There is a danger of this blog becoming a litany of my friends’ incompetencies. Last week I blogged about dear Joe’s trouble in differentiating between the Tate Britain and the Tate Modern, and today, I have a similar story to tell. I invited Tom (formerly Japan Boy, here) to be my plus one for the launch of Smiths, Spitalfields, the sister restaurant to Smiths of Smithfields. He promised me, that after arriving 40 minutes late to a previous review meal, that he would be on time. He called me at 6.30, the time he was meant to arrive, to say that he was on his bike and about 10 minutes away. Fine. He called me again about 15 minutes later to say that he was having trouble finding somewhere to lock up his bike. I told him not to worry, I was happily waiting outside (which he thought was odd as he had just been outside), and put the phone down. I then had a flash of realisation and rang him back up:
‘You’re not at Smithfields market are you?’. ‘
‘Um, you’re meant to be at Spitalfields market’.
‘Where the f**k is that?’
He cycles past the Smithfield Smiths everyday, so I think on getting the invitation (which, just FYI, I had sent in full, and does say SPITALFIELDS very clearly on it. *cough*) he had just assumed it was there. Another 15 minutes later he arrived, rather sweaty and pissed off. By this time I was already two glasses of Prosecco down so was able to see the funny side.
Another glass of bubbles for me, and a BOB (Smiths own ‘Best of British’) lager for Tom later and we were able to relax. Smiths, Spitalfields is a similar all-day dining restaurant spread over multiple floors as the mother version, only without the fine dinning at the very top. The ground floor is a bar and burger sort of area, with a very masculine feel: lots of black and red, chunky furniture and industrial fixtures and fittings. It felt fun. We were offered canape sized portions of the menu – the veggie burger, eggs Florentine, Thai beef salad, and mini burgers were all well executed, if not anything to jump around in excitement about.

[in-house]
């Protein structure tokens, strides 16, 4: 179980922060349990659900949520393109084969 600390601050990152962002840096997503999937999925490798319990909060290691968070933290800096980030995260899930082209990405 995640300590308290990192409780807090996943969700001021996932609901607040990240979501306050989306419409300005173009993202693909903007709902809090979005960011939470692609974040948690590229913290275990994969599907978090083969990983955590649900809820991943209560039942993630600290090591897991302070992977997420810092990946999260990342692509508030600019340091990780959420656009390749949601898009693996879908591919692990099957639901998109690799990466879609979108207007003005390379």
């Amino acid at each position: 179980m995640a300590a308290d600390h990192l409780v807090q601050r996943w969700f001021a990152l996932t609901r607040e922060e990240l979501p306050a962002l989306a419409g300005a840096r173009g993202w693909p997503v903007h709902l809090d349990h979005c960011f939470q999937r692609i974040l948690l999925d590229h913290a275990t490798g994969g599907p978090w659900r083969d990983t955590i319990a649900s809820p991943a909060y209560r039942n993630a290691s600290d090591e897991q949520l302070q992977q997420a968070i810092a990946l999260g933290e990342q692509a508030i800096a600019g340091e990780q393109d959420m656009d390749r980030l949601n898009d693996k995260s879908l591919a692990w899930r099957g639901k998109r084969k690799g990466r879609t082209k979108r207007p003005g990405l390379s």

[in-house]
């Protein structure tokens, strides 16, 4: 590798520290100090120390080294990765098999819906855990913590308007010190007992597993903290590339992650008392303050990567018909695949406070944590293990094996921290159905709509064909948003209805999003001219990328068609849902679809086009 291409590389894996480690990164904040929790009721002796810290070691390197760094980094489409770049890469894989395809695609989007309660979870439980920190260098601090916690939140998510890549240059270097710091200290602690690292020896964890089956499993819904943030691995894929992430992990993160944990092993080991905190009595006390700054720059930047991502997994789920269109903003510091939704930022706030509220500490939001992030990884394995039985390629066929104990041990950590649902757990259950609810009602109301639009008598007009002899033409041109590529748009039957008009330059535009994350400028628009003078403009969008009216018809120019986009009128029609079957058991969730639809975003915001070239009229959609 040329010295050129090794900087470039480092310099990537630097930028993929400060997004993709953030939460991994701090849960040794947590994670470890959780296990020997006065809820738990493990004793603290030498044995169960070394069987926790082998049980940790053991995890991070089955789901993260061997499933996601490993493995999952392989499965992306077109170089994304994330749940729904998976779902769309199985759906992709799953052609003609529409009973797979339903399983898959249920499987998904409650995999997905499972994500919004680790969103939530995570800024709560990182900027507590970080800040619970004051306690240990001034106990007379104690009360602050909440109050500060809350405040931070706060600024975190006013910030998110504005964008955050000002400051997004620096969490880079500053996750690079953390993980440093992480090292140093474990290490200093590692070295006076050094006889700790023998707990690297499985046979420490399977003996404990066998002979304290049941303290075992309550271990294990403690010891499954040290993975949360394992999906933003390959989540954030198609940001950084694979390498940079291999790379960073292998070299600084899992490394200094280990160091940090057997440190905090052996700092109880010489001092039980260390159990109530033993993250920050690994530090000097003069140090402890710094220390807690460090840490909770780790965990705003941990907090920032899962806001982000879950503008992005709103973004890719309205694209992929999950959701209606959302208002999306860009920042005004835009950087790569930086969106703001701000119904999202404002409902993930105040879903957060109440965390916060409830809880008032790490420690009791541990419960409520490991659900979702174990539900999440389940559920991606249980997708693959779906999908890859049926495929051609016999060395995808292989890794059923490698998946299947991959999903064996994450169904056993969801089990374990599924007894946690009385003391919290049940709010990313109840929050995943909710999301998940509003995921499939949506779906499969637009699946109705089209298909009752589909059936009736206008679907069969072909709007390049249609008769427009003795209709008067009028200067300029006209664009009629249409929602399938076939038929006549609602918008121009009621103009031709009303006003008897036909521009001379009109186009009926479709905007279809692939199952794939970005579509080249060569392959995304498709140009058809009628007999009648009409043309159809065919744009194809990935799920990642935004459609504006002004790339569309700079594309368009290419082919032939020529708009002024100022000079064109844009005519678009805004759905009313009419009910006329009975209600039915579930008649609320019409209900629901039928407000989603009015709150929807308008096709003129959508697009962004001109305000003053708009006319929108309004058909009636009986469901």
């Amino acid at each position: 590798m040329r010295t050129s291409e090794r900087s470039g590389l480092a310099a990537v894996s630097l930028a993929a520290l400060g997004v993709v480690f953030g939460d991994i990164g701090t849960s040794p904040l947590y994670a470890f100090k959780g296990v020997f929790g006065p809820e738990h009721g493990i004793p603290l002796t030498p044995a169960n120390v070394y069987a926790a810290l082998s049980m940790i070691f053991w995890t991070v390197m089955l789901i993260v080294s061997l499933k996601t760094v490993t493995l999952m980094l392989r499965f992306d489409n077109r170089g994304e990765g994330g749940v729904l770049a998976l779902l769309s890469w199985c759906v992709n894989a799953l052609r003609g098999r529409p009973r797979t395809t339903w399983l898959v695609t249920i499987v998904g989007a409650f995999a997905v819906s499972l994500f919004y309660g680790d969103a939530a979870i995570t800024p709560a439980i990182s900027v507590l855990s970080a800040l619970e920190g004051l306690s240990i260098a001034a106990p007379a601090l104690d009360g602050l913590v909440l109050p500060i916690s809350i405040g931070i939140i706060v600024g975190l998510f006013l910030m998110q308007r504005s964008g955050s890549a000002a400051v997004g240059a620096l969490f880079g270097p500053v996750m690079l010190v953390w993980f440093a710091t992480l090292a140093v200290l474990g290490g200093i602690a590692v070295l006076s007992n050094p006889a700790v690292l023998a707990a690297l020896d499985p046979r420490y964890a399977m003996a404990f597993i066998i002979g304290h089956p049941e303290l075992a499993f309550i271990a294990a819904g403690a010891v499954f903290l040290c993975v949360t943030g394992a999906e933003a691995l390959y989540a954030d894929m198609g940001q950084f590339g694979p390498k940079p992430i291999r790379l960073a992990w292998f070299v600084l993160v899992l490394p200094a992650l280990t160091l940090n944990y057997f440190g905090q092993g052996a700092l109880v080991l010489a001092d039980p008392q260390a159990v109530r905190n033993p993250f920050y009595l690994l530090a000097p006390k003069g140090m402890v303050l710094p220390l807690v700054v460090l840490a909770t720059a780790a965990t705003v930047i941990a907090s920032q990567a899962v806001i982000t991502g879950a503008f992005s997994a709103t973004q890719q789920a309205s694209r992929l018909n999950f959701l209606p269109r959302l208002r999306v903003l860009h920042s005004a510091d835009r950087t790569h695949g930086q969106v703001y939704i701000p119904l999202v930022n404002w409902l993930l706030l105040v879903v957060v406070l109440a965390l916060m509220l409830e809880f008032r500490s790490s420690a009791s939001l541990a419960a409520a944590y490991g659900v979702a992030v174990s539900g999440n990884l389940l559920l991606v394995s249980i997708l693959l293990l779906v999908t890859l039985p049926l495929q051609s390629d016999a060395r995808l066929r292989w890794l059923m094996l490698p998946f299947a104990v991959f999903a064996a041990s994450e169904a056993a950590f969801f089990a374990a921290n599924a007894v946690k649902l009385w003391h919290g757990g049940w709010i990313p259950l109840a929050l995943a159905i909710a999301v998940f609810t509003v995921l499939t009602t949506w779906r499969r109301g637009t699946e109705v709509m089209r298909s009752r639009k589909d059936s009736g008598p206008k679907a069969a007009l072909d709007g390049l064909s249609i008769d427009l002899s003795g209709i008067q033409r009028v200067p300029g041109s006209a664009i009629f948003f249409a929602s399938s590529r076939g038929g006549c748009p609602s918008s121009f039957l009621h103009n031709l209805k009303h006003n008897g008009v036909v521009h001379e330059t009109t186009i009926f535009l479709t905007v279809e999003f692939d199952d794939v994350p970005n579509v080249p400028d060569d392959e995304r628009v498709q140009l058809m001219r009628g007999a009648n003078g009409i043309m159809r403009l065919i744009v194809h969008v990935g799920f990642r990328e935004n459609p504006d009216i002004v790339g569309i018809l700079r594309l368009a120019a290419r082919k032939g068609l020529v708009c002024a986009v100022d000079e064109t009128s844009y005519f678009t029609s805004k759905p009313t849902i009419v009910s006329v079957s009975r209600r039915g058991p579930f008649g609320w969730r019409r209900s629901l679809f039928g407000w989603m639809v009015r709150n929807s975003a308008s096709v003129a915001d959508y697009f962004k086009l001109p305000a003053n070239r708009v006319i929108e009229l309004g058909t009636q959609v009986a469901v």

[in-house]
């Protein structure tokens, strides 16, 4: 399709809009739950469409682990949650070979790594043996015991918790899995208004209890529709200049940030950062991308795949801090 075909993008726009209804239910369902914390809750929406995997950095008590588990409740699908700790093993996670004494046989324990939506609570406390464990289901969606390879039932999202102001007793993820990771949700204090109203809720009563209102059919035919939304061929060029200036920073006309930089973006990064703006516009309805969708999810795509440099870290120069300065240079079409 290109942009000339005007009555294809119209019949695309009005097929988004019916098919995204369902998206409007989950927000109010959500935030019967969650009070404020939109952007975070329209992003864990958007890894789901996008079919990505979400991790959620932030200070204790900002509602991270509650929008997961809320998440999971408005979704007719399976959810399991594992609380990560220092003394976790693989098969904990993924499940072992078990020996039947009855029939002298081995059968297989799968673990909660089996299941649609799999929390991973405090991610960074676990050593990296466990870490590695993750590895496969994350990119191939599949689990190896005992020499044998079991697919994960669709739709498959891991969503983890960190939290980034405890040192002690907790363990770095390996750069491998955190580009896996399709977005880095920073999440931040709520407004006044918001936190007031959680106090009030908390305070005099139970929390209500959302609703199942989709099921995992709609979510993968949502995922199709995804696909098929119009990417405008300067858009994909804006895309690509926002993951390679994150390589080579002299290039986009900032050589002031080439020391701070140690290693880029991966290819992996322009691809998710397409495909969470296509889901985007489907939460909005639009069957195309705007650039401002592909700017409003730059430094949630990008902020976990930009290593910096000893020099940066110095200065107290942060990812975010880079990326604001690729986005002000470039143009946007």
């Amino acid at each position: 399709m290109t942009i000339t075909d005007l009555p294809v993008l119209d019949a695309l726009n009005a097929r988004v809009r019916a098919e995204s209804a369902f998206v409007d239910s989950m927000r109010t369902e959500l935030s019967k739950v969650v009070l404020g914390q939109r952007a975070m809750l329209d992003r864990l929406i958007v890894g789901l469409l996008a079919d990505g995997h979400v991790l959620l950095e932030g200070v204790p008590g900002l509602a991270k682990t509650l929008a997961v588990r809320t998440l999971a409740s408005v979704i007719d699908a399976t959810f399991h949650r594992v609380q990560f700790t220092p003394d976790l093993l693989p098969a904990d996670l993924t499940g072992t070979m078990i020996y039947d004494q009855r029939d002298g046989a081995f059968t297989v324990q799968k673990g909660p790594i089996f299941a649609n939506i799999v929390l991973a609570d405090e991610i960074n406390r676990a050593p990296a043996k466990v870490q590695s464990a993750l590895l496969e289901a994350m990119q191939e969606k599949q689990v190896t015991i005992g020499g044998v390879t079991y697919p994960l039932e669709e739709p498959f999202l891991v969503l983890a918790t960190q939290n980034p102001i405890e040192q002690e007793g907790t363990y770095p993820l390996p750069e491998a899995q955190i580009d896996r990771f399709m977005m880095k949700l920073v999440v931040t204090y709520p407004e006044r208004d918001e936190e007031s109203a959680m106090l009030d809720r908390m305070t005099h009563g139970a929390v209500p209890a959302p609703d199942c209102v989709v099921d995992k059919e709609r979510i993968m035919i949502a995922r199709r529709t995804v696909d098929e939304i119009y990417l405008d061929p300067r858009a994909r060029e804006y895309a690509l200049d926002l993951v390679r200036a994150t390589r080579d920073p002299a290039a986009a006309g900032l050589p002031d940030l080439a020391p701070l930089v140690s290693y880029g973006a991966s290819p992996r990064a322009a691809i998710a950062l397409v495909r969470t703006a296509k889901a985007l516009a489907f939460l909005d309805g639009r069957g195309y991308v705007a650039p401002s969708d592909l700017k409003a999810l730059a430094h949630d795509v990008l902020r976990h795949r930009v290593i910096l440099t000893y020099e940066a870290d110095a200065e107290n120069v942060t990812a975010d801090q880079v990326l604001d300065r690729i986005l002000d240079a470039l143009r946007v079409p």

However, once we migrated upstairs I definitely felt an itch to jump. We were invited to watch a butchery demonstration. A massive (and I mean massive) bit of cow was laid out, and the chef took us through where all the different cuts come from. It was interesting seeing how the number of portions you can get of a certain cut determine the price of the steak – the sirloin is much smaller than the rump, and there are only two Chateaubriands (which come from near the head) in a cow making it the most expensive cut. The cow itself was from south Devon, where the lush grass, of a similar quality to Ireland’s, makes for very flavoursome meat. Smiths also hang their meat for up to week in-house – the loss of moisture intensifies the flavour of the meat. I asked how much this bit of cow would cost wholesale (not for any mercenary reasons, but just out of interest), and was told it would be about £500.
Once fully butchered the chef took some of it away to cook for us. And this is where the jumping comes in. The rump was exceptional, but I am struggling to think of a piece of beef I have enjoyed more than their sirloin. It was stupidly tender, and served perfectly rare and juicy. We were also offered pork belly, wild mushrooms on toast, salt beef croquettes, a squid dish, and hot smoked salmon. All were exceptional. I don’t think simple British cooking gets much better.
The focus on beef obviously puts Smiths in the same pen as Hawksmoor (review here), and while I do prefer the Hawksmoors’ sexy and elegant interiors, when it comes to the quality of the beef I think Smiths might just nudge ahead. The top floor of their Smithfield restaurant serves at least five different cuts and breeds of cow at anyone time. They are serious about beef, but for whatever reason have, I think, gone under the radar of many meat-seeking Londoners. I hope that with the renewed enthusiasm behind the Spitalfields site, they will come out from behind the heifer of Hawksmoor and develop their own devoted following. They really do deserve it.I was invited to the launch party of Smiths, Spitalfields by the restaurant. Many thanks for their generosity.